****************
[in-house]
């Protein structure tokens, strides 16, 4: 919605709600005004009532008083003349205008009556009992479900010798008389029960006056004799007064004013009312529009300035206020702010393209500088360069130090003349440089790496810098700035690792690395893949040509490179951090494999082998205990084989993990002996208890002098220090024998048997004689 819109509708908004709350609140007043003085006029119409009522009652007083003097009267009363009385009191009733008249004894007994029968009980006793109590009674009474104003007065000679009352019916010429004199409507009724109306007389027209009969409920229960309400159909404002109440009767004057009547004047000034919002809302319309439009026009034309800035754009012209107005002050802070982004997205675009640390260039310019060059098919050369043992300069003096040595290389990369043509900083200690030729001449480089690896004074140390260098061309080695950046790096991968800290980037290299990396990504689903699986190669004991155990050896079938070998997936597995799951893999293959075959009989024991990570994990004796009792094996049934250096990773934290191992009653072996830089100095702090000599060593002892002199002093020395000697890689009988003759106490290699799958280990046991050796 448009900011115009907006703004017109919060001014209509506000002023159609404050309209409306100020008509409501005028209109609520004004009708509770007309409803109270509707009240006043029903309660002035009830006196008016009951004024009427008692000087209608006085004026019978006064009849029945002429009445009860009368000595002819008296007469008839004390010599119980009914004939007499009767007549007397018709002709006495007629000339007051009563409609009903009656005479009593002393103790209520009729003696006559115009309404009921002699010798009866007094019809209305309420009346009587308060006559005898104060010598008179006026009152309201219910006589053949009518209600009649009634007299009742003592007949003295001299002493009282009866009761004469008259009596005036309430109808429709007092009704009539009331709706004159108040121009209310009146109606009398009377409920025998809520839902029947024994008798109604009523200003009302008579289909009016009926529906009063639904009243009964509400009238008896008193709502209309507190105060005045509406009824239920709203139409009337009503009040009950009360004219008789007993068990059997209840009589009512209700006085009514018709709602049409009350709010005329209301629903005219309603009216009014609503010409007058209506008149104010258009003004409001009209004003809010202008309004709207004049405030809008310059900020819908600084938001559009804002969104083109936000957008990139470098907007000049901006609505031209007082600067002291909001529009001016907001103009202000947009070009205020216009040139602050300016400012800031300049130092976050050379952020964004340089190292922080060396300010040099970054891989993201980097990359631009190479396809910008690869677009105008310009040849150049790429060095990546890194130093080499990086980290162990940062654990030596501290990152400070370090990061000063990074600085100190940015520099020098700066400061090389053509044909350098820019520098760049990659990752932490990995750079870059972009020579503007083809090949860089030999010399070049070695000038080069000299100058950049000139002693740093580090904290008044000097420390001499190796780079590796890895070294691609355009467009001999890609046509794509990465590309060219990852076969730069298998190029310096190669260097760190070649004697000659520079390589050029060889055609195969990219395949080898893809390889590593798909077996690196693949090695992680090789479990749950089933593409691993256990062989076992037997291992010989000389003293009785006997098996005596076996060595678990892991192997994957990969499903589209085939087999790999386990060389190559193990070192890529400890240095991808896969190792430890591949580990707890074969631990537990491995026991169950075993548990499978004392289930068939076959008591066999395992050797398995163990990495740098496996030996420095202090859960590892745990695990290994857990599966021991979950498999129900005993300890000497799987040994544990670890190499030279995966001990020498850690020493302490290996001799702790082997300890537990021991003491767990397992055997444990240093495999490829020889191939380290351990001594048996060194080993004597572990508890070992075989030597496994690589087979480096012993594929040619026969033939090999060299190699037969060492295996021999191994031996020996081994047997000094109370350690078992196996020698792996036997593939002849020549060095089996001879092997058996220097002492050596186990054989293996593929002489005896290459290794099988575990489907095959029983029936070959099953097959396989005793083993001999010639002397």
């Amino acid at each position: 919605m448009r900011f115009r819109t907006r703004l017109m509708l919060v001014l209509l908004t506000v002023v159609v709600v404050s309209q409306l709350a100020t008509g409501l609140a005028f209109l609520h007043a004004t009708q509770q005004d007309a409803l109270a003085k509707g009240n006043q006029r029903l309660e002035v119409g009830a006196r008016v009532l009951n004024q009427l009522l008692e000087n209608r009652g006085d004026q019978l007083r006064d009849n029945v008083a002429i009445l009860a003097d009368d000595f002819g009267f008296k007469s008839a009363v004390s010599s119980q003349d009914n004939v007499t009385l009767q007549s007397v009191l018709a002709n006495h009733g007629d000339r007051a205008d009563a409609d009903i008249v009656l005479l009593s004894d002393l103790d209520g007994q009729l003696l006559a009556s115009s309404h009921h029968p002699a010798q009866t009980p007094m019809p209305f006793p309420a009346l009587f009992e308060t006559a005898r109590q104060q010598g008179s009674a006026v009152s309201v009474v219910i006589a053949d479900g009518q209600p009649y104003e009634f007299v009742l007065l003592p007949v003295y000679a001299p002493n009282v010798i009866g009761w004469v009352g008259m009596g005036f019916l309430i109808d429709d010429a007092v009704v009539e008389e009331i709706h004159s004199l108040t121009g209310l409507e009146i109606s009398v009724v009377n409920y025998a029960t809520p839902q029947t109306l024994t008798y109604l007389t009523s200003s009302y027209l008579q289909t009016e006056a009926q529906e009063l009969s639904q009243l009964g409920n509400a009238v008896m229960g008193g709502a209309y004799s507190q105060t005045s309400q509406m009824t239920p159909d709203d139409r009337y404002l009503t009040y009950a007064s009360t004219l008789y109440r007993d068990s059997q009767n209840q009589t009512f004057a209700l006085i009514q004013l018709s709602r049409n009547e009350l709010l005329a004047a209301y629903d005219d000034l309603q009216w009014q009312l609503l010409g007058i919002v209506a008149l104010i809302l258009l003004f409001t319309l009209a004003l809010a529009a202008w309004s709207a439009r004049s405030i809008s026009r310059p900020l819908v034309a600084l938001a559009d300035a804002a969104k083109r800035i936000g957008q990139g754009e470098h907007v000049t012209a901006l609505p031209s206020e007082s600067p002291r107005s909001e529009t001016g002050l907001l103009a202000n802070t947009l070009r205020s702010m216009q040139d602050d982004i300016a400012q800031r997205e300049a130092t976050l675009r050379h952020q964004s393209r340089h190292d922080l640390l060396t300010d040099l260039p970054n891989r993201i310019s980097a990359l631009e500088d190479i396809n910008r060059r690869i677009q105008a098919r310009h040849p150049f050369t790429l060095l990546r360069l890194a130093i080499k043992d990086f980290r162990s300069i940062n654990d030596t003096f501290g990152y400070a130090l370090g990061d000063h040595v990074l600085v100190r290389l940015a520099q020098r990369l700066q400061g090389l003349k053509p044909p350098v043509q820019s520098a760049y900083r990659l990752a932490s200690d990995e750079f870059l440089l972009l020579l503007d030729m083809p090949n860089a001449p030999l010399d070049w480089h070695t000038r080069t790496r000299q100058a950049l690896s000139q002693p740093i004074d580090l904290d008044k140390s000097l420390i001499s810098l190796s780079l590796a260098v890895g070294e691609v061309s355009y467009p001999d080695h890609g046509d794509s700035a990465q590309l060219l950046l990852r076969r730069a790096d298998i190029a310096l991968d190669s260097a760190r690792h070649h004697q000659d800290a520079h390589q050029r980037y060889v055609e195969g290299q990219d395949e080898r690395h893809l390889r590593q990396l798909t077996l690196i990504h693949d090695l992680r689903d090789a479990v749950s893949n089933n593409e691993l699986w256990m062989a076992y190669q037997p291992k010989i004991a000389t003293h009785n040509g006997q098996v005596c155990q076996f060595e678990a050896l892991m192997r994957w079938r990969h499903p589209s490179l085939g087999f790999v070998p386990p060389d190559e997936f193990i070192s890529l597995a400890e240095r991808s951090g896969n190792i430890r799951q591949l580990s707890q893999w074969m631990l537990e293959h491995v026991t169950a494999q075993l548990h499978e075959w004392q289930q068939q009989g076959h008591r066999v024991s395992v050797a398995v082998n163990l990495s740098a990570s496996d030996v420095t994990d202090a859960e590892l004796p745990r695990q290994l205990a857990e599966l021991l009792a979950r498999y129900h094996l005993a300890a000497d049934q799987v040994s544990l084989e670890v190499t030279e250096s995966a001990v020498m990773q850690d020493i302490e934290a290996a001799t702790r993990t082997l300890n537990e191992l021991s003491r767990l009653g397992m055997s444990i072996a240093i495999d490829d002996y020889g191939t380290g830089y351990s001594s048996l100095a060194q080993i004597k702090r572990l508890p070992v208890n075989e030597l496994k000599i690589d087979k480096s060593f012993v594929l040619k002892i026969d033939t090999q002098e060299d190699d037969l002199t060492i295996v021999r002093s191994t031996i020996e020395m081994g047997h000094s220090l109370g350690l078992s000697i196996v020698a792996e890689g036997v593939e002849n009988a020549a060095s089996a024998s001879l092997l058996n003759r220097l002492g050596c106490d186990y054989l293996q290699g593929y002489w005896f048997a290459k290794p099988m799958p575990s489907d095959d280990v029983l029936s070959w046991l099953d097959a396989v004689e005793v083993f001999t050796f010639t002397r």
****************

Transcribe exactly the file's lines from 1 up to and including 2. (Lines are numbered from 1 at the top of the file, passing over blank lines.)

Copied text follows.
[in-house]
């Protein structure tokens, strides 16, 4: 919605709600005004009532008083003349205008009556009992479900010798008389029960006056004799007064004013009312529009300035206020702010393209500088360069130090003349440089790496810098700035690792690395893949040509490179951090494999082998205990084989993990002996208890002098220090024998048997004689 819109509708908004709350609140007043003085006029119409009522009652007083003097009267009363009385009191009733008249004894007994029968009980006793109590009674009474104003007065000679009352019916010429004199409507009724109306007389027209009969409920229960309400159909404002109440009767004057009547004047000034919002809302319309439009026009034309800035754009012209107005002050802070982004997205675009640390260039310019060059098919050369043992300069003096040595290389990369043509900083200690030729001449480089690896004074140390260098061309080695950046790096991968800290980037290299990396990504689903699986190669004991155990050896079938070998997936597995799951893999293959075959009989024991990570994990004796009792094996049934250096990773934290191992009653072996830089100095702090000599060593002892002199002093020395000697890689009988003759106490290699799958280990046991050796 448009900011115009907006703004017109919060001014209509506000002023159609404050309209409306100020008509409501005028209109609520004004009708509770007309409803109270509707009240006043029903309660002035009830006196008016009951004024009427008692000087209608006085004026019978006064009849029945002429009445009860009368000595002819008296007469008839004390010599119980009914004939007499009767007549007397018709002709006495007629000339007051009563409609009903009656005479009593002393103790209520009729003696006559115009309404009921002699010798009866007094019809209305309420009346009587308060006559005898104060010598008179006026009152309201219910006589053949009518209600009649009634007299009742003592007949003295001299002493009282009866009761004469008259009596005036309430109808429709007092009704009539009331709706004159108040121009209310009146109606009398009377409920025998809520839902029947024994008798109604009523200003009302008579289909009016009926529906009063639904009243009964509400009238008896008193709502209309507190105060005045509406009824239920709203139409009337009503009040009950009360004219008789007993068990059997209840009589009512209700006085009514018709709602049409009350709010005329209301629903005219309603009216009014609503010409007058209506008149104010258009003004409001009209004003809010202008309004709207004049405030809008310059900020819908600084938001559009804002969104083109936000957008990139470098907007000049901006609505031209007082600067002291909001529009001016907001103009202000947009070009205020216009040139602050300016400012800031300049130092976050050379952020964004340089190292922080060396300010040099970054891989993201980097990359631009190479396809910008690869677009105008310009040849150049790429060095990546890194130093080499990086980290162990940062654990030596501290990152400070370090990061000063990074600085100190940015520099020098700066400061090389053509044909350098820019520098760049990659990752932490990995750079870059972009020579503007083809090949860089030999010399070049070695000038080069000299100058950049000139002693740093580090904290008044000097420390001499190796780079590796890895070294691609355009467009001999890609046509794509990465590309060219990852076969730069298998190029310096190669260097760190070649004697000659520079390589050029060889055609195969990219395949080898893809390889590593798909077996690196693949090695992680090789479990749950089933593409691993256990062989076992037997291992010989000389003293009785006997098996005596076996060595678990892991192997994957990969499903589209085939087999790999386990060389190559193990070192890529400890240095991808896969190792430890591949580990707890074969631990537990491995026991169950075993548990499978004392289930068939076959008591066999395992050797398995163990990495740098496996030996420095202090859960590892745990695990290994857990599966021991979950498999129900005993300890000497799987040994544990670890190499030279995966001990020498850690020493302490290996001799702790082997300890537990021991003491767990397992055997444990240093495999490829020889191939380290351990001594048996060194080993004597572990508890070992075989030597496994690589087979480096012993594929040619026969033939090999060299190699037969060492295996021999191994031996020996081994047997000094109370350690078992196996020698792996036997593939002849020549060095089996001879092997058996220097002492050596186990054989293996593929002489005896290459290794099988575990489907095959029983029936070959099953097959396989005793083993001999010639002397």